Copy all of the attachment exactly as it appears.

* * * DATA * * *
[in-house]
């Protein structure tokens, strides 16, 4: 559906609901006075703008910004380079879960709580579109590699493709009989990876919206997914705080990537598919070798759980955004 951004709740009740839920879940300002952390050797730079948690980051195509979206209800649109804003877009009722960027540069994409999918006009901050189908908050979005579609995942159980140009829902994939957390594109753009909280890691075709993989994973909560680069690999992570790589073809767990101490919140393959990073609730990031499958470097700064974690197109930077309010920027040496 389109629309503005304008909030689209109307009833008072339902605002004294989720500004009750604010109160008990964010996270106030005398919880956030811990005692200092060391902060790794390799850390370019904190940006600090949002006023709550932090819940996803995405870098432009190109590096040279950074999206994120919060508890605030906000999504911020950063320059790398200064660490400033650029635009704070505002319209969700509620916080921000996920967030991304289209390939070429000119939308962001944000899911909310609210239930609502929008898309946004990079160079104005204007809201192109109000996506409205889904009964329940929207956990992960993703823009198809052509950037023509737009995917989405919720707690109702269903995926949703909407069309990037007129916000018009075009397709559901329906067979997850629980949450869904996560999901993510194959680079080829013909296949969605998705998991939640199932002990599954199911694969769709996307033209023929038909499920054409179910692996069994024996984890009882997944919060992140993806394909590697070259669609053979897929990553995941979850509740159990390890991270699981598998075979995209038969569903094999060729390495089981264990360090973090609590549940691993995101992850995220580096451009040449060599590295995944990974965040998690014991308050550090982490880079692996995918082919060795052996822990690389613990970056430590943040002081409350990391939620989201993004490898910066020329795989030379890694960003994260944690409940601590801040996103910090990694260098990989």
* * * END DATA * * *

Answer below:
[in-house]
């Protein structure tokens, strides 16, 4: 559906609901006075703008910004380079879960709580579109590699493709009989990876919206997914705080990537598919070798759980955004 951004709740009740839920879940300002952390050797730079948690980051195509979206209800649109804003877009009722960027540069994409999918006009901050189908908050979005579609995942159980140009829902994939957390594109753009909280890691075709993989994973909560680069690999992570790589073809767990101490919140393959990073609730990031499958470097700064974690197109930077309010920027040496 389109629309503005304008909030689209109307009833008072339902605002004294989720500004009750604010109160008990964010996270106030005398919880956030811990005692200092060391902060790794390799850390370019904190940006600090949002006023709550932090819940996803995405870098432009190109590096040279950074999206994120919060508890605030906000999504911020950063320059790398200064660490400033650029635009704070505002319209969700509620916080921000996920967030991304289209390939070429000119939308962001944000899911909310609210239930609502929008898309946004990079160079104005204007809201192109109000996506409205889904009964329940929207956990992960993703823009198809052509950037023509737009995917989405919720707690109702269903995926949703909407069309990037007129916000018009075009397709559901329906067979997850629980949450869904996560999901993510194959680079080829013909296949969605998705998991939640199932002990599954199911694969769709996307033209023929038909499920054409179910692996069994024996984890009882997944919060992140993806394909590697070259669609053979897929990553995941979850509740159990390890991270699981598998075979995209038969569903094999060729390495089981264990360090973090609590549940691993995101992850995220580096451009040449060599590295995944990974965040998690014991308050550090982490880079692996995918082919060795052996822990690389613990970056430590943040002081409350990391939620989201993004490898910066020329795989030379890694960003994260944690409940601590801040996103910090990694260098990989």